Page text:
POETRY: Catfish McDaris – Houdini and Picasso


Houdini and Picasso


The egg yolk moon had a grip
on the obsidian sun horizon
all dissonant focus blurred

Telling her he had a taste for
sushi was Quick’s big mistake,
her lady friends responded
to his innocent intention

They thought of him as a
cannibal of love, their relation-
ship took a tragic detour

At a reading one night he said,
“I’m going to feed my voice to
you with a silver spoon, my jaded
words will fill your mind until
you explode like Mount Vesuvius”

“Ownership is a passing storm cloud,
your possessions own you, all things
are borrowed, rented, or stolen”

“Kiss me goodbye, baby girls, don’t
look for me, I’ll be in the shadows,
I’ll always love you, I just can’t take
you, I’m going Houdini”

That night Quick woke up and his
lady had grabbed and clamped down
on his tongue with vice grips, she sliced
it off with an electric turkey knife, her dog,
Picasso swallowed it like a juicy treat.


Check out more of Catfish’s work in his chapbook Buffalo Nickels (2014), published by Grandma Moses Press.

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POETRY: Jessica Lindsley – Physical Library


Physical Library


The sexual demands of this body have been shelved:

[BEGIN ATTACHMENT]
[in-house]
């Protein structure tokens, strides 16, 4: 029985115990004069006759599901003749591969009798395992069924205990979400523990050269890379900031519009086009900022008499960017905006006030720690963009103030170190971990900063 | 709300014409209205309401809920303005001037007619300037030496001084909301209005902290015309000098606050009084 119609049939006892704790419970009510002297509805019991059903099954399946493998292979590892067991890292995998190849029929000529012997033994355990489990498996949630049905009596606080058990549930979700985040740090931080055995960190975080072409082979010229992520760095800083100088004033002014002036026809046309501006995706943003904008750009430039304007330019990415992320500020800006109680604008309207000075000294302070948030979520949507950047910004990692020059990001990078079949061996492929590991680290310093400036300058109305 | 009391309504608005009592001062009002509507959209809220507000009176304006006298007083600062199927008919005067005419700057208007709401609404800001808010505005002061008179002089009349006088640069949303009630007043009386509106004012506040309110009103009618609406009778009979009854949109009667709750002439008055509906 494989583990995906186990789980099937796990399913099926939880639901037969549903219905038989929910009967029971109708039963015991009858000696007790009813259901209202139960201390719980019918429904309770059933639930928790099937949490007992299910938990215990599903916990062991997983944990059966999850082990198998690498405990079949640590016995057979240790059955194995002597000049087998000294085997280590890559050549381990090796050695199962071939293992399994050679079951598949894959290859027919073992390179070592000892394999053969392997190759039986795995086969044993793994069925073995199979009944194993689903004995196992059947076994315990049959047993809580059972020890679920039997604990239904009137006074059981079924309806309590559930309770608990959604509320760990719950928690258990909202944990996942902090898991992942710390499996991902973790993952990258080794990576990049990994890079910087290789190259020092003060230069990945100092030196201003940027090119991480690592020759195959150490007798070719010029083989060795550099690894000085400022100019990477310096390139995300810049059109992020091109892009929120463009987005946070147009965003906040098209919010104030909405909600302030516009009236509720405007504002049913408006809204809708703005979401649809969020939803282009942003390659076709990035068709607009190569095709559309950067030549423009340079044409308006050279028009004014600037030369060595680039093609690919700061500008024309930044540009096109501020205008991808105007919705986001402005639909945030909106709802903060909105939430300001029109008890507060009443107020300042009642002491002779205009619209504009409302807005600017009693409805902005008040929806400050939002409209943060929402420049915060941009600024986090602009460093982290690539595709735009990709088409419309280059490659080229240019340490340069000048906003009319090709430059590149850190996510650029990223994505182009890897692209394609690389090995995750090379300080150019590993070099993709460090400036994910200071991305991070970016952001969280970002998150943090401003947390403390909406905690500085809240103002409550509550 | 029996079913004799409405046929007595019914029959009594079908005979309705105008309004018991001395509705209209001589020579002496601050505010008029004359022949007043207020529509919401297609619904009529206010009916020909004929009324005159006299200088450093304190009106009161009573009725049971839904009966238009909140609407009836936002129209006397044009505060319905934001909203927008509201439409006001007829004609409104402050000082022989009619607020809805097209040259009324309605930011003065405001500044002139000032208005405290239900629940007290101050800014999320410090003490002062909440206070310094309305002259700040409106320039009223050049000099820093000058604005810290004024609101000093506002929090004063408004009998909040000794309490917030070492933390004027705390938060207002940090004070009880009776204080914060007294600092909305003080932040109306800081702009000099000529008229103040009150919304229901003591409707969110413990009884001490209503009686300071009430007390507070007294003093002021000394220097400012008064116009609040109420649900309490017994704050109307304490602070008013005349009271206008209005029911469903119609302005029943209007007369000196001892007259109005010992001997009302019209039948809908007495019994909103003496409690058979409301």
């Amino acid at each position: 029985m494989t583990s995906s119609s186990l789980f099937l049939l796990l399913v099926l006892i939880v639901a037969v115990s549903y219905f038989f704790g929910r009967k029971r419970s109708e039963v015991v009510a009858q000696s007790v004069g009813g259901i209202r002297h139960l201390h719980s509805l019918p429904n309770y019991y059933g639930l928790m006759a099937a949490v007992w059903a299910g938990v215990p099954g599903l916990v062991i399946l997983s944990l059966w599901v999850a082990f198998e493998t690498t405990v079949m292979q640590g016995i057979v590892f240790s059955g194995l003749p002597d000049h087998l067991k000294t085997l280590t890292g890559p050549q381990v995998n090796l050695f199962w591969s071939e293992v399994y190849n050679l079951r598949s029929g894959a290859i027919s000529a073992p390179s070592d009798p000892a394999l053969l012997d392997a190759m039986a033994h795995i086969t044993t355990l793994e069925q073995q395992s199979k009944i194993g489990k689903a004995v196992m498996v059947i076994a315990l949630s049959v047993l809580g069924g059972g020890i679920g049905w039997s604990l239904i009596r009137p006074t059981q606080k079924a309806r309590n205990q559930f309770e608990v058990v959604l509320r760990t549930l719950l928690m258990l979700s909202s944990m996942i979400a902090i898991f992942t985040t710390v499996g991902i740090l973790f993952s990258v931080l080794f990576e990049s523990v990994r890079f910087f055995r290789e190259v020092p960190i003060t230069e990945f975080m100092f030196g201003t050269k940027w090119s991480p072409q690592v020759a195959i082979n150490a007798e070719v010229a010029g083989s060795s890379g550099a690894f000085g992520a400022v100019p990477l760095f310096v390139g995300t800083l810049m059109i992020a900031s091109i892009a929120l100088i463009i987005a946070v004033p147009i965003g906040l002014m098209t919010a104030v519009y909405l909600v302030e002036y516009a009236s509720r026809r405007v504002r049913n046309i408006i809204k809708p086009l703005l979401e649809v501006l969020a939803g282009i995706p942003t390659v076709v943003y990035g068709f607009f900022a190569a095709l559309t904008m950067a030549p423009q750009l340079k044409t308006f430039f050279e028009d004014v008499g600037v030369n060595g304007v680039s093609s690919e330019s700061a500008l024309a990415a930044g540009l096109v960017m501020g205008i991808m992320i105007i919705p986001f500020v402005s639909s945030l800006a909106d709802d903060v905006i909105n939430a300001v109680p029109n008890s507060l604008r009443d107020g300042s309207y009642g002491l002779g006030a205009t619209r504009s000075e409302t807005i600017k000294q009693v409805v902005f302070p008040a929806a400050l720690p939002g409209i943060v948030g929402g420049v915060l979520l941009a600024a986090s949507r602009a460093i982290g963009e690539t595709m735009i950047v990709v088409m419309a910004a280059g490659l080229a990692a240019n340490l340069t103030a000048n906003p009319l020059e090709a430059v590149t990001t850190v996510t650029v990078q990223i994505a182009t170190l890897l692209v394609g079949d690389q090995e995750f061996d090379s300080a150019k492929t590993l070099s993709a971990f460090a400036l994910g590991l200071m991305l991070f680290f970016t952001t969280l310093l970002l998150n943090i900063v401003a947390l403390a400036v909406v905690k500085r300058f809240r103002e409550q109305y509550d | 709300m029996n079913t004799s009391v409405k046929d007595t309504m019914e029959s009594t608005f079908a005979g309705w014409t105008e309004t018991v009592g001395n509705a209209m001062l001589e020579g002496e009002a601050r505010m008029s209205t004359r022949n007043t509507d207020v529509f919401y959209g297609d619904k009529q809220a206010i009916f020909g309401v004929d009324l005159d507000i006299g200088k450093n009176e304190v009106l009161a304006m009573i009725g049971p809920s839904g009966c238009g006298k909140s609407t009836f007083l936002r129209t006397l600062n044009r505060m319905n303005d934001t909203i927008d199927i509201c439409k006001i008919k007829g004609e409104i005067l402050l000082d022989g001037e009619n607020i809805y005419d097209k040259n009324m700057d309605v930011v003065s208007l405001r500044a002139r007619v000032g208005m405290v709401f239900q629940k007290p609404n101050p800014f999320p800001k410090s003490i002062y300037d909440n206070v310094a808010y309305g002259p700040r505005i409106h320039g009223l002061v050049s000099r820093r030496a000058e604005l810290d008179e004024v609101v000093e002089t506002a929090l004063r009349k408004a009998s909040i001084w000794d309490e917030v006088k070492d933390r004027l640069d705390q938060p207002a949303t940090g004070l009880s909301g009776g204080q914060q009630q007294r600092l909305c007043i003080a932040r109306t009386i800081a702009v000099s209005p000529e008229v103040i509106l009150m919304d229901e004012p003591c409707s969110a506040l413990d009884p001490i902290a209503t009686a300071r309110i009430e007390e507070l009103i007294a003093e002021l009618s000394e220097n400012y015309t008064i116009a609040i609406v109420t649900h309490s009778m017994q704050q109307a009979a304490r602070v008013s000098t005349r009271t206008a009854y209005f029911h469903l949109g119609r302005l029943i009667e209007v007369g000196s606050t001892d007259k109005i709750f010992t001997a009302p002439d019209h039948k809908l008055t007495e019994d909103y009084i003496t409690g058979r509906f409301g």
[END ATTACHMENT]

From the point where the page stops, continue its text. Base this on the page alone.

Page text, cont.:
Those desires have been relegated to the basement

Among the etiquettes, the out-of-date cartographies,
long-expired geographies and computer science texts

Filed in the Dewey system as “Ancient History,”
“Museology,” and “Not Assigned or No Longer Used,”

Discarded, dormant, card pulled from the worn oak catalogue
Until I notice this smile, those perfect imperfect teeth.

Then my whole physical library is unshelved, askew, open
All the pages I locked away.


Visit Jessica’s website at www.jessicalindsley.com, and follow her on Twitter: @LindsleyJess.

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POETRY: Tim Staley – In the Water House


In the Water House


Water boards keep wheat grass nails growing
I keep the walls free of eddies
of water spiders too
A vapor trail rises from the chimney
Down the stairs I glide
a canoe for slippers
a paddle for a cane
Trigger fish in the hallway
koi in the windowsill
As one summer
rotates into another
I roll on parquet waves
in otiose slumber
The telephone’s sunk
Sunsets blanch
Rings rise in colorful bubbles
and die in quiet splashes


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Header image: detail from The Koi Conference by Jo Staley.

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POETRY: Roberta Pantal Rhodes – A Lovely Walk


A Lovely Walk

We stroll along the
Appian Way. The air
fragrant with the scent
of pine. It is peaceful
with no hint of the past,
of bodies hanging
from crosses.  Just this
lovely walk along
The Appian Way.

We continue on
to the Colosseum still
standing after all
these years. We marvel
at the engineering, perfectly
round, built without
computers or engineers,
just the slaves who
put it all together.  And
for what, the slaughter
of Christians.

And lastly, the Roman
Forum.  The Arch of
Titus celebrating the
destruction of Jerusalem
where now only, the Wailing
Wall remains.

They say the Barbarians
destroyed Rome: the Goths,
the Visigoths, Vandals, Angles, Saxons,
Franks, Ostrogoths and Lombards